Neuroimaging after coma.
Tshibanda, Luaba ; Vanhaudenhuyse, Audrey ; Boly, Mélanie et al
in Neuroradiology (2010), 52(1), 15-24
Following coma, some patients will recover wakefulness without signs of consciousness (only showing reflex movements, i.e., the vegetative state) or may show non-reflex movements but remain without ... [more ▼]
Following coma, some patients will recover wakefulness without signs of consciousness (only showing reflex movements, i.e., the vegetative state) or may show non-reflex movements but remain without functional communication (i.e., the minimally conscious state). Currently, there remains a high rate of misdiagnosis of the vegetative state (Schnakers et. al. BMC Neurol, 9:35, 8) and the clinical and electrophysiological markers of outcome from the vegetative and minimally conscious states remain unsatisfactory. This should incite clinicians to use multimodal assessment to detect objective signs of consciousness and validate para-clinical prognostic markers in these challenging patients. This review will focus on advanced magnetic resonance imaging (MRI) techniques such as magnetic resonance spectroscopy, diffusion tensor imaging, and functional MRI (fMRI studies in both "activation" and "resting state" conditions) that were recently introduced in the assessment of patients with chronic disorders of consciousness. [less ▲]Detailed reference viewed: 30 (4 ULg)
Natalizumab induced freedom from disease activity after failure to previous therapy in relapsing remitting multiple sclerosis.
Belachew, Shibeshih ; ; DELVAUX, Valérie et al
Conference (2009, June)
Objectives: To analyze the efficacy of natalizumab after switching relapsing-remitting multiple sclerosis (RRMS) patients from other disease modifying treaments (DMTs). Background: Natalizumab (Tysabri ... [more ▼]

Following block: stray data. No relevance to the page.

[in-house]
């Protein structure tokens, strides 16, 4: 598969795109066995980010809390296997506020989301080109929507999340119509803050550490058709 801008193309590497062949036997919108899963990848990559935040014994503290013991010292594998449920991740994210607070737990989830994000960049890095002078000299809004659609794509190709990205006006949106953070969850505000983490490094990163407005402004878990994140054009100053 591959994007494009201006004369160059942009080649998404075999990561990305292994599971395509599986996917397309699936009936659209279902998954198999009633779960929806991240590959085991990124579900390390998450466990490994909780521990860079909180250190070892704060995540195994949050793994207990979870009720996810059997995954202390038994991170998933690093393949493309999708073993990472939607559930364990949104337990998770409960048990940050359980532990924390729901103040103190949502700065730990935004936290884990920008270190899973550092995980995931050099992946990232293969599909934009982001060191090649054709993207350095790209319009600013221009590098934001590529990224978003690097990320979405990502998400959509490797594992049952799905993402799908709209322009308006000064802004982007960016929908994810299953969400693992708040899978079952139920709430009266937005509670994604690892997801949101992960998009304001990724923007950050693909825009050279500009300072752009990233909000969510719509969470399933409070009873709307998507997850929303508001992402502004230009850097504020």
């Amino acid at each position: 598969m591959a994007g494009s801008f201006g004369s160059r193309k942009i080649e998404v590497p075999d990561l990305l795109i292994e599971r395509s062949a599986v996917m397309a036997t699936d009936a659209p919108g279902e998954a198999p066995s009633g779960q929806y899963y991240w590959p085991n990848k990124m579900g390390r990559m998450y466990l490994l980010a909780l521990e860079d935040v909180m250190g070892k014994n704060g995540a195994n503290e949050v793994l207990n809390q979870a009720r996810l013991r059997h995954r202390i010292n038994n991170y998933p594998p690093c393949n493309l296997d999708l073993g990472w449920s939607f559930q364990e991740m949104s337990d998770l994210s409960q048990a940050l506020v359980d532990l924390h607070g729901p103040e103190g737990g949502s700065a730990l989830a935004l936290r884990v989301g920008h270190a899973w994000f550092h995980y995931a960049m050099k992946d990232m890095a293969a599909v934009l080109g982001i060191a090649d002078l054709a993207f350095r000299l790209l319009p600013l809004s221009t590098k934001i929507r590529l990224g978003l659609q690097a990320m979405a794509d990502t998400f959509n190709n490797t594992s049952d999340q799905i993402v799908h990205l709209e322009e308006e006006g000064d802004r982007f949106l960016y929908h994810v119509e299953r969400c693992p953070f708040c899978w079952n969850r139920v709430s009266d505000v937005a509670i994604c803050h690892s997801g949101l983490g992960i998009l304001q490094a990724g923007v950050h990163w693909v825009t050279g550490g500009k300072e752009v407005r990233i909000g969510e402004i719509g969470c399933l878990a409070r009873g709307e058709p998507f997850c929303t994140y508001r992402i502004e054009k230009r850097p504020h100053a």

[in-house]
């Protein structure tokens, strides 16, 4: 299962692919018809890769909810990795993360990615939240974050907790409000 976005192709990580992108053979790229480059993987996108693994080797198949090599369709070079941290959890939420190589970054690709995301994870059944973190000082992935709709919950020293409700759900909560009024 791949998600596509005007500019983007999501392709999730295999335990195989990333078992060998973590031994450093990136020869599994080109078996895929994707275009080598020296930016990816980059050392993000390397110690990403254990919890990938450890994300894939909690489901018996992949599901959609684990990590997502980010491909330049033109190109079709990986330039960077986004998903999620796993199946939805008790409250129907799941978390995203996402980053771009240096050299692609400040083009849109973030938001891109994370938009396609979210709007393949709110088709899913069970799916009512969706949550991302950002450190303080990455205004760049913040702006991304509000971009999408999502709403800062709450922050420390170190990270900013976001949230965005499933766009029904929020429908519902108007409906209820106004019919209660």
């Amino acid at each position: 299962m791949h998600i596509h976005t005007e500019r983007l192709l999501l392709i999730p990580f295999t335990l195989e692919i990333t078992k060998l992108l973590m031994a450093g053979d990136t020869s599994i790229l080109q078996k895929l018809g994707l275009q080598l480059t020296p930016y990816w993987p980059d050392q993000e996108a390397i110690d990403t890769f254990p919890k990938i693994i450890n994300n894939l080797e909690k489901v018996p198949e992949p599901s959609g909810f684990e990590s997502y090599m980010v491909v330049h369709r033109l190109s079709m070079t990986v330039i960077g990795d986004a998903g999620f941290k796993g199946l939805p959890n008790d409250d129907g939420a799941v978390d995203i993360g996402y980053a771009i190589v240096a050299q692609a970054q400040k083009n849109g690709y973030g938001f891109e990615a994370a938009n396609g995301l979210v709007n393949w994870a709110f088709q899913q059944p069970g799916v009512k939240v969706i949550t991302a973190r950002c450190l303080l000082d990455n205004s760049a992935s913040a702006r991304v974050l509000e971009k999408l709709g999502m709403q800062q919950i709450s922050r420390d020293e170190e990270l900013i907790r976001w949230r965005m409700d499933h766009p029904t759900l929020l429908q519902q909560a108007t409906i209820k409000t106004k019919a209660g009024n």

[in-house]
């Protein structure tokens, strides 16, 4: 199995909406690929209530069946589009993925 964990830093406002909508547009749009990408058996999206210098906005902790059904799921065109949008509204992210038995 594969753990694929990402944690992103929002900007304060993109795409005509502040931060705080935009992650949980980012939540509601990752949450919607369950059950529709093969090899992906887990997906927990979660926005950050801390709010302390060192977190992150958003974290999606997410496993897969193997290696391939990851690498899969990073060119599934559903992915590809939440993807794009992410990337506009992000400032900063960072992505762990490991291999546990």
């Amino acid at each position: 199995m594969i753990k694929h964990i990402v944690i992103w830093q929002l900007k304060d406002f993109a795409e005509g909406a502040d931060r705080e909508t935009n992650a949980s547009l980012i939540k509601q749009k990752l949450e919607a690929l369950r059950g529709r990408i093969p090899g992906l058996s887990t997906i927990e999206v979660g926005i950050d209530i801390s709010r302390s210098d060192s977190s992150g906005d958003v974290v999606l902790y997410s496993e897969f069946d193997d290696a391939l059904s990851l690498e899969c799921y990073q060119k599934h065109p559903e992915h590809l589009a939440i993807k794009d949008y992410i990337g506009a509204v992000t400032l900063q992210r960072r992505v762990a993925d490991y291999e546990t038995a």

Objectives: To analyze the efficacy of natalizumab after switching relapsing-remitting multiple sclerosis (RRMS) patients from other disease modifying treaments (DMTs). Background: Natalizumab (Tysabri) is a monoclonal antibody directed against VLA4 that was recently approved for the treatment of RRMS. Due to safety concerns, the use should be restricted to highly active patients and/or patients with insufficient response to other DMTs. The pivotal trials were not designed to examine the effect of natalizumab as an escalation monotherapy. Methods: Prospective, open label, observational study. All patients initiating natalizumab had experienced at least 1 relapse in the previous year under DMTs and had at least 1 Gd-enhancing lesion on their brain MRI. Previous treatment with interferon-beta (IFN-beta) or glatiramer acetate (GA) were stopped at least one week and azathioprine or mitoxantrone at least 3 months before switching. The minimum therapy duration with natalizumab was 6 months for all patients. 21 RRMS patients were included in this analysis. The mean age of the patients was 25,5 yo with mean disease duration of 6,8 years. All patients were under IFN-beta (17) or GA (4) during at least the previous year before starting natalizumab therapy. Four patients had also received azathioprine and 1 patient mitoxantrone. Results: The mean relapse rate in the previous year was 2.15 (1-4), the mean EDSS at baseline was 3.3 (1,0-6.0), the mean number of Gd+ lesions at baseline 2,58 (1-6). Under tysabri treatment the annualized relapse rate dropped to 0,20. Eleven patients improved their EDSS (0,5 to 1,5 steps down), others remained stable at 6 months. The mean number of Gd+ T1 lesions dropped to 0,23 and the mean number of new T2 lesions was 0.25 on the control MRI at 6 months. 55% of patients were free from disease activity, i.e. had no relapses, no EDSS progression, no new T2 lesion and no Gd+ T1 lesions after 6 months of Tysabri. 5 patients experienced minor adverse events (1 zona, 2 flu-like symptoms, 1 gastroenteritis, 1 allergic reaction). Conclusion: Natalizumab was well tolerated and safe as escalation therapy when previous DMTs had failed to control disease progression in this group of highly active RRMS patients. These results suggest comparable efficacy to the phase III AFFIRM trial of natalizumab when the drug is used in a context of breakthrough disease. Although data from preliminary analyses are promising, long term investigations are warranted. [less ▲]Detailed reference viewed: 17 (0 ULg)